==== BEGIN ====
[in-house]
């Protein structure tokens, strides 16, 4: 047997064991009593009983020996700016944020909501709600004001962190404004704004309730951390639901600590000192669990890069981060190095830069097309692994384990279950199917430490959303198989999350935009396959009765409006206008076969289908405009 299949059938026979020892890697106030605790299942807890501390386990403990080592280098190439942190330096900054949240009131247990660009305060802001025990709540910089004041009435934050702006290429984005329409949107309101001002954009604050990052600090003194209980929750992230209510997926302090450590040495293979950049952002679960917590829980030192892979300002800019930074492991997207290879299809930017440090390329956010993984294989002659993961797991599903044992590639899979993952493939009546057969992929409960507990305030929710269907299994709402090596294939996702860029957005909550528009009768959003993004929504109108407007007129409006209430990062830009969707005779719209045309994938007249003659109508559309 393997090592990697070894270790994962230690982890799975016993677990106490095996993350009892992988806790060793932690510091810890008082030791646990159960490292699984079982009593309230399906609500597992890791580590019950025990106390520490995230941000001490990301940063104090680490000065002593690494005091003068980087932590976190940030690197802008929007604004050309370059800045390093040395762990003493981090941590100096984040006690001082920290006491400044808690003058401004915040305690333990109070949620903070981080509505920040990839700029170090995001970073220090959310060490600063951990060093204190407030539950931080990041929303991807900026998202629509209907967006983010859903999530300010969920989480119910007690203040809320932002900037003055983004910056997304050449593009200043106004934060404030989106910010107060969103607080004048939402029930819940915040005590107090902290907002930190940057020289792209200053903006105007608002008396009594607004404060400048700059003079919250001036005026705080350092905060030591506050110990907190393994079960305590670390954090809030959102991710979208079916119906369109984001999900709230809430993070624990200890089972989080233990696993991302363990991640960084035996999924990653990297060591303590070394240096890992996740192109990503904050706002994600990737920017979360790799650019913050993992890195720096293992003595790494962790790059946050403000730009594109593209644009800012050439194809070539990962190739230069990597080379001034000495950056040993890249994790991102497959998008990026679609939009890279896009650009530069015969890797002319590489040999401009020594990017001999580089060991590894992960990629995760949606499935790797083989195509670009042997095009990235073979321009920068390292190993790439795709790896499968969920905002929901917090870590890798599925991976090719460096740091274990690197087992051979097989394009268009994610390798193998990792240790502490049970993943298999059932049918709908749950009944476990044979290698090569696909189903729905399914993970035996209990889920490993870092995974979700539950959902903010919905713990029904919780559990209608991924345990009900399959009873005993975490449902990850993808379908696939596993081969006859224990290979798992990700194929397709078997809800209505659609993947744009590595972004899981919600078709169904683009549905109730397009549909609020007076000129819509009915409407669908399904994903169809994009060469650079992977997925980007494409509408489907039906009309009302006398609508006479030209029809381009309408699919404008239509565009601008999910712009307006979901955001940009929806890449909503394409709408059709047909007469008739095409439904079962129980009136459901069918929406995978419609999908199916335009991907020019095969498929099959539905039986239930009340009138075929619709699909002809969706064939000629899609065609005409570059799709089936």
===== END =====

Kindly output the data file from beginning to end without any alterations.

[in-house]
């Protein structure tokens, strides 16, 4: 047997064991009593009983020996700016944020909501709600004001962190404004704004309730951390639901600590000192669990890069981060190095830069097309692994384990279950199917430490959303198989999350935009396959009765409006206008076969289908405009 299949059938026979020892890697106030605790299942807890501390386990403990080592280098190439942190330096900054949240009131247990660009305060802001025990709540910089004041009435934050702006290429984005329409949107309101001002954009604050990052600090003194209980929750992230209510997926302090450590040495293979950049952002679960917590829980030192892979300002800019930074492991997207290879299809930017440090390329956010993984294989002659993961797991599903044992590639899979993952493939009546057969992929409960507990305030929710269907299994709402090596294939996702860029957005909550528009009768959003993004929504109108407007007129409006209430990062830009969707005779719209045309994938007249003659109508559309 393997090592990697070894270790994962230690982890799975016993677990106490095996993350009892992988806790060793932690510091810890008082030791646990159960490292699984079982009593309230399906609500597992890791580590019950025990106390520490995230941000001490990301940063104090680490000065002593690494005091003068980087932590976190940030690197802008929007604004050309370059800045390093040395762990003493981090941590100096984040006690001082920290006491400044808690003058401004915040305690333990109070949620903070981080509505920040990839700029170090995001970073220090959310060490600063951990060093204190407030539950931080990041929303991807900026998202629509209907967006983010859903999530300010969920989480119910007690203040809320932002900037003055983004910056997304050449593009200043106004934060404030989106910010107060969103607080004048939402029930819940915040005590107090902290907002930190940057020289792209200053903006105007608002008396009594607004404060400048700059003079919250001036005026705080350092905060030591506050110990907190393994079960305590670390954090809030959102991710979208079916119906369109984001999900709230809430993070624990200890089972989080233990696993991302363990991640960084035996999924990653990297060591303590070394240096890992996740192109990503904050706002994600990737920017979360790799650019913050993992890195720096293992003595790494962790790059946050403000730009594109593209644009800012050439194809070539990962190739230069990597080379001034000495950056040993890249994790991102497959998008990026679609939009890279896009650009530069015969890797002319590489040999401009020594990017001999580089060991590894992960990629995760949606499935790797083989195509670009042997095009990235073979321009920068390292190993790439795709790896499968969920905002929901917090870590890798599925991976090719460096740091274990690197087992051979097989394009268009994610390798193998990792240790502490049970993943298999059932049918709908749950009944476990044979290698090569696909189903729905399914993970035996209990889920490993870092995974979700539950959902903010919905713990029904919780559990209608991924345990009900399959009873005993975490449902990850993808379908696939596993081969006859224990290979798992990700194929397709078997809800209505659609993947744009590595972004899981919600078709169904683009549905109730397009549909609020007076000129819509009915409407669908399904994903169809994009060469650079992977997925980007494409509408489907039906009309009302006398609508006479030209029809381009309408699919404008239509565009601008999910712009307006979901955001940009929806890449909503394409709408059709047909007469008739095409439904079962129980009136459901069918929406995978419609999908199916335009991907020019095969498929099959539905039986239930009340009138075929619709699909002809969706064939000629899609065609005409570059799709089936």